The origins of Alexandre Moratto’s debut film ‘Socrates‘ is something of a unique story. Although executive produced by Fernando Meirelles (City of God, The Constant Gardener, The Two Popes) the crew was made up of 16 to 20 year olds from impoverished communities around Brazil as part of a project supported by UNICEF.
The film tells the story of a 15-year-old living on the outskirts of São Paulo’s coastal region who, after the death of his mother, is forced to survive on his own. It is released in Curzon Cinemas and on digital platforms on 4th September. We caught up with the Alexandre about the film…
How did the film come about? Particularly in relation to the crew coming via a UNICEF project?
The film came from a personal place. When my Mother passed away, I felt compelled to express everything I was feeling at the time, but I didn’t want to make an autobiographical film. I went back to the UNICEF supported institute I had volunteered at as a film student, and I felt inspired to make a film with them and work with the local community.
What sort of roles did the individuals from the project undertake?
Everything! They went out and knocked on all the doors to get us partnerships to make the film happen, for example getting us free transportation and discounted catering. And then, creatively, I co-wrote the script with a young woman, Thayná Mantesso, who was studying at the Institute, who helped me make the film very authentic to the world it represents, because it’s the world she knows. The young students also found all the locations and did all the casting. I just made decisions, but we discussed everything together, and they brought me everything to look at, they were amazing.
What sort of issues did it present?
It was an adventure! One day one they didn’t know how to use the clapper, and by day 30 they were successfully negotiating rates, rules, and running the set – I loved seeing their transformation.
What advantages did it have?
It certainly made the whole film more sincere and authentic because we filmed in their neighborhoods and in their homes. They were so lovely and patient to let us into their homes.
Where did the inspiration for the script come from?
The inspiration came from my Mom’s death and the very difficult, isolating circumstances I was facing at the time. And also from my experiences as a volunteer in Brazil in these communities. It was a junction between two different worlds and experiences, but ultimately it all came from things I had felt or seen.
How did you go about casting, in particular the lead role? Christian Malherios [who plays Socrates] gives quite an accomplished performance…
We auditioned over 1000 young men and there’s no way we could have passed up on him, he just had so much talent, charisma, and great instincts. He listened to us and took direction very well. It’s not surprising that he’s become a major young celebrity in Brazil, with Socrates and all the awards and with his lead role in a major Netflix hit series (Sintonia). He’s a trained actor and lots of local theatre people kept mentioning him when we were casting. He’s not a passing popularity, he’s a person who knows everything from Ibsen to Shakespeare and studied theatre since he was 10 years old. He’s the real deal. Tales Ordakji is also terrific and was studying at the same school. Theatre actors are so talented and smart.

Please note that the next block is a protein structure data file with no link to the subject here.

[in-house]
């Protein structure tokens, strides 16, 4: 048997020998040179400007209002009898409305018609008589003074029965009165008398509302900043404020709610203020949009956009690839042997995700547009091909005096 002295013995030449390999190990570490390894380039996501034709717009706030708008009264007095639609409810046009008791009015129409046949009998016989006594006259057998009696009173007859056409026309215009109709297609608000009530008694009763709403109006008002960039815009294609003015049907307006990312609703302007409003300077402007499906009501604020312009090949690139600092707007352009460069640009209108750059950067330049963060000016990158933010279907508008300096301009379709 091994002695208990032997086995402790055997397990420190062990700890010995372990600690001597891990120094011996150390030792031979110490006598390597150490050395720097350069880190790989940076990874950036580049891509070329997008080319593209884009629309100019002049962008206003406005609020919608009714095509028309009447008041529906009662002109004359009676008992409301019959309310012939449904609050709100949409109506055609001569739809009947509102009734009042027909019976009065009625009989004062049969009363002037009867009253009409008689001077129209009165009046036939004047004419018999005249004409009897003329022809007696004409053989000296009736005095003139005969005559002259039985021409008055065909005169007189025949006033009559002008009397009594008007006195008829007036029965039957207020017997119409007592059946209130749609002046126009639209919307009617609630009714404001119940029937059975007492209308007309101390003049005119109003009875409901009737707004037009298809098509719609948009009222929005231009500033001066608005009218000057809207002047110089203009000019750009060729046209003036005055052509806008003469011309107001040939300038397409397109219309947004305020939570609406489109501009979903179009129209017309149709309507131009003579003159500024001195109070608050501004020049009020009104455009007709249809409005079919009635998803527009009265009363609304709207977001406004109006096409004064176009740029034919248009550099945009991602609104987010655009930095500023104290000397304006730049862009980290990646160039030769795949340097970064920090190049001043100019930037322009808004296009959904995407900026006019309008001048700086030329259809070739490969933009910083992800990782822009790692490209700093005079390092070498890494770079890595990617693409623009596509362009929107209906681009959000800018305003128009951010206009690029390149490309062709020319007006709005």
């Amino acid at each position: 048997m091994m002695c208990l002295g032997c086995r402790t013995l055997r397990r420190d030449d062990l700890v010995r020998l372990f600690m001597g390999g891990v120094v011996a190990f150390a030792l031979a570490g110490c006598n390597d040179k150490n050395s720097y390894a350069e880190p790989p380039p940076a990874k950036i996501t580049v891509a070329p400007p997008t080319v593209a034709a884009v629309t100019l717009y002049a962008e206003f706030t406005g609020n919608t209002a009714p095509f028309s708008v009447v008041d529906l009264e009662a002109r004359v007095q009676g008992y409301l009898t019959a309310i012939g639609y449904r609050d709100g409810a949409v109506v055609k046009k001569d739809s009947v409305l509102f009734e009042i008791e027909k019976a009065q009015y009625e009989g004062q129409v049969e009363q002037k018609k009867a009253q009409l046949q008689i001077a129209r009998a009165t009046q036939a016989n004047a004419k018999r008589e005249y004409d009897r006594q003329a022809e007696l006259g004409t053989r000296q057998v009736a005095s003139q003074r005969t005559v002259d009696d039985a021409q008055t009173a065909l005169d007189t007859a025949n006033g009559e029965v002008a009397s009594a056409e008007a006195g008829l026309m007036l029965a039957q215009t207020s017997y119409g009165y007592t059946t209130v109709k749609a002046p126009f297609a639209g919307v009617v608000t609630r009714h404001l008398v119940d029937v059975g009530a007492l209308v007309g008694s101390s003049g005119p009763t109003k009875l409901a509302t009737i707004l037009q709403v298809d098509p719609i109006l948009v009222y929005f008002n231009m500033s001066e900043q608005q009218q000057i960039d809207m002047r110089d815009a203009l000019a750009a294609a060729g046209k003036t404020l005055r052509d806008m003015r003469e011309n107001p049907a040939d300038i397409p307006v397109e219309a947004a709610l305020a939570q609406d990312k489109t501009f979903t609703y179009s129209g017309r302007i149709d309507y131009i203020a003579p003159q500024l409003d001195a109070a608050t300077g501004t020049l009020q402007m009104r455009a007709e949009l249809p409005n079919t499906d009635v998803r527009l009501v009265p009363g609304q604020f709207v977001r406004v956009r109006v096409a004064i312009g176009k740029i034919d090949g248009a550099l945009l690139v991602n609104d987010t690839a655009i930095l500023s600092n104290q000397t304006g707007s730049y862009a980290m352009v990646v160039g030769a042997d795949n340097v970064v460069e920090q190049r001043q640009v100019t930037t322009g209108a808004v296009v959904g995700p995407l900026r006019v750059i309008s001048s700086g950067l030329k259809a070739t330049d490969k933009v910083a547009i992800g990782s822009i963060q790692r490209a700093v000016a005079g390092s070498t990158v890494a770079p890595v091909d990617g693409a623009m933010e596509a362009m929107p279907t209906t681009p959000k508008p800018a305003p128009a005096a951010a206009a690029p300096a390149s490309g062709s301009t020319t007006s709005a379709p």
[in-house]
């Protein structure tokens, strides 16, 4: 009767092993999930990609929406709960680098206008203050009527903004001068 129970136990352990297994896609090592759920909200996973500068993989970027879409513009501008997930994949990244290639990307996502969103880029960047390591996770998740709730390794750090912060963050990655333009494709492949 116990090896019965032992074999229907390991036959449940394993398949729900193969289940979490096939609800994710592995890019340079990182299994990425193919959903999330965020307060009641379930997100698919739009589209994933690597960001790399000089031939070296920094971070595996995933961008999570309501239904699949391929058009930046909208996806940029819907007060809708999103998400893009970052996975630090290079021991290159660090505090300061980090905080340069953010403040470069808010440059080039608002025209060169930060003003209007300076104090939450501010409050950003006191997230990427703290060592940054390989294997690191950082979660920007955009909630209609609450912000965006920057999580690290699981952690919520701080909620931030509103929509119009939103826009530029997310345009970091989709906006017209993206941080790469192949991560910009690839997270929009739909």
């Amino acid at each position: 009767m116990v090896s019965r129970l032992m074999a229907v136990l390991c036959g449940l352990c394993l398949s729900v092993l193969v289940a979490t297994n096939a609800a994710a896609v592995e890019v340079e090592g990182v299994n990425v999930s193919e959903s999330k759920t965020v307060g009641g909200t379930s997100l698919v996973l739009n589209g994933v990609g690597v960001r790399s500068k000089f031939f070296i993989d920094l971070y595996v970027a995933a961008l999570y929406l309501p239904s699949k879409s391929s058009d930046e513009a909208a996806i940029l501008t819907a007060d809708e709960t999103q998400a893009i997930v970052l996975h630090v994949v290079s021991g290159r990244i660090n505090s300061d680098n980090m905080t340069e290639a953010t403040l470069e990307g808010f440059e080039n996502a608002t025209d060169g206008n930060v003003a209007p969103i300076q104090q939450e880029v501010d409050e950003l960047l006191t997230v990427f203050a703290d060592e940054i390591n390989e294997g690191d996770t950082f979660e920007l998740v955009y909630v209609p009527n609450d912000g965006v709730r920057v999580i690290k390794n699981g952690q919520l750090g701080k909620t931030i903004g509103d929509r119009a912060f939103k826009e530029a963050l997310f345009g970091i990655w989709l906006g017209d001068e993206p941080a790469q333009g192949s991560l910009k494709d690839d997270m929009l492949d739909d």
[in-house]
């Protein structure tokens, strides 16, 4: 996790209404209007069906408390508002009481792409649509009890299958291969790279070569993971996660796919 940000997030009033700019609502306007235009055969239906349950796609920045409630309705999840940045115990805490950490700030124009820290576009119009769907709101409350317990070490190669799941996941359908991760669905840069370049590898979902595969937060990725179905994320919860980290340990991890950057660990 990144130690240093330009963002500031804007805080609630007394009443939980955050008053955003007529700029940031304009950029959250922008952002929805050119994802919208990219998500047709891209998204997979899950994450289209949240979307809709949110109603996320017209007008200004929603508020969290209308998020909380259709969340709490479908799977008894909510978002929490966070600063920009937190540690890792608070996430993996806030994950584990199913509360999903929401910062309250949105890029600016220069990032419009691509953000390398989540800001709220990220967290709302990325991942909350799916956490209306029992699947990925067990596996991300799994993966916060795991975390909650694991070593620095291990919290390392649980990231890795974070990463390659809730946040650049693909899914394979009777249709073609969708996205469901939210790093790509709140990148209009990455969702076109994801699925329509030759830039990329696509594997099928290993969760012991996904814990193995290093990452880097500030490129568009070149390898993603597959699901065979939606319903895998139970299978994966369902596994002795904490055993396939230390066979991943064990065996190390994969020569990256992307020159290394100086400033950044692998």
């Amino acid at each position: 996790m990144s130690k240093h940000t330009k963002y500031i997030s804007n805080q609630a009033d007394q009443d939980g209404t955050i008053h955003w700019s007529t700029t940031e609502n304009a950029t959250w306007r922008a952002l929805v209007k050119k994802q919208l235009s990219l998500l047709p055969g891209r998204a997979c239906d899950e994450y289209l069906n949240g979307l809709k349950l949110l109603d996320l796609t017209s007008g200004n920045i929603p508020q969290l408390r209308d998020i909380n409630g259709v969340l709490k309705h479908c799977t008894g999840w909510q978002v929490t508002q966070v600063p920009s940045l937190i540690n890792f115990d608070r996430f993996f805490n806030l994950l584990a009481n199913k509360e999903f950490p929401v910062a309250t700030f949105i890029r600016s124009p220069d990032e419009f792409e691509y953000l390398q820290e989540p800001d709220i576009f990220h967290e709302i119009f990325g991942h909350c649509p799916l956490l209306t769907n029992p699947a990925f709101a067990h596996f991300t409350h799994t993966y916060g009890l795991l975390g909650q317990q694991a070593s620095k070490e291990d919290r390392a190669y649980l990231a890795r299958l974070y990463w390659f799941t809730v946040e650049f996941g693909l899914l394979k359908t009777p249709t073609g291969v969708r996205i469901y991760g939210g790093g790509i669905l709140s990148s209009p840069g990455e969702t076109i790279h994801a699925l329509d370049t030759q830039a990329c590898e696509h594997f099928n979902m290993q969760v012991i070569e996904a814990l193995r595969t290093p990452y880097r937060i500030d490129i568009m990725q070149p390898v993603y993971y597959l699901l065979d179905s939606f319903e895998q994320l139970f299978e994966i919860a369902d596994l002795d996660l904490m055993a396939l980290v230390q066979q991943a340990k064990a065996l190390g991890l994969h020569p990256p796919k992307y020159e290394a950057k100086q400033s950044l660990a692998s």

I felt there were elements of ‘Moonlight’ in certain themes. Socrates most certainly has its own identity, but was that in any way an influence or a touchpoint?
We completed filming Socrates before Moonlight was released, I didn’t even know it existed. Moonlight was not an influence at all, but I do think it’s a great film.
What was filming in Sao Paulo like?
We filmed in Santos, coastal region of São Paulo. It was very hot and sprawled out, and we were shooting in challenging locations, but I thought the local communities were so warm and flexible with us.
Fernando Meirelles is an executive producer on this film. How involved was he in the production?
His company did our finishing and distribution. I grew up watching his work, Fernando is a warm and kind person and a real inspiration. He’s a producer of my new film as well. So is Ramin Bahrani, who discovered me and nurtured me since I was 17 years old and helped Socrates come to life. Chop Shop and 99 Homes are two of my favourite movies.
What sort of distribution does the film have?
That I know of, we have US, Brazil, UK, France, and German distribution — theatrical and digital.
What are you working on next?
I finished filming my new feature the day the quarantines started, I feel profoundly fortunate. I’m in the editing phase right now. It’s been made under total secrecy with a big streaming company, and I’m not prepared or able to announce it yet.
Our sincere thanks to Lizzie and Sue at Porterfrith for arranging the interview and to Alexadre for his time.
Socrates is out on 4th September.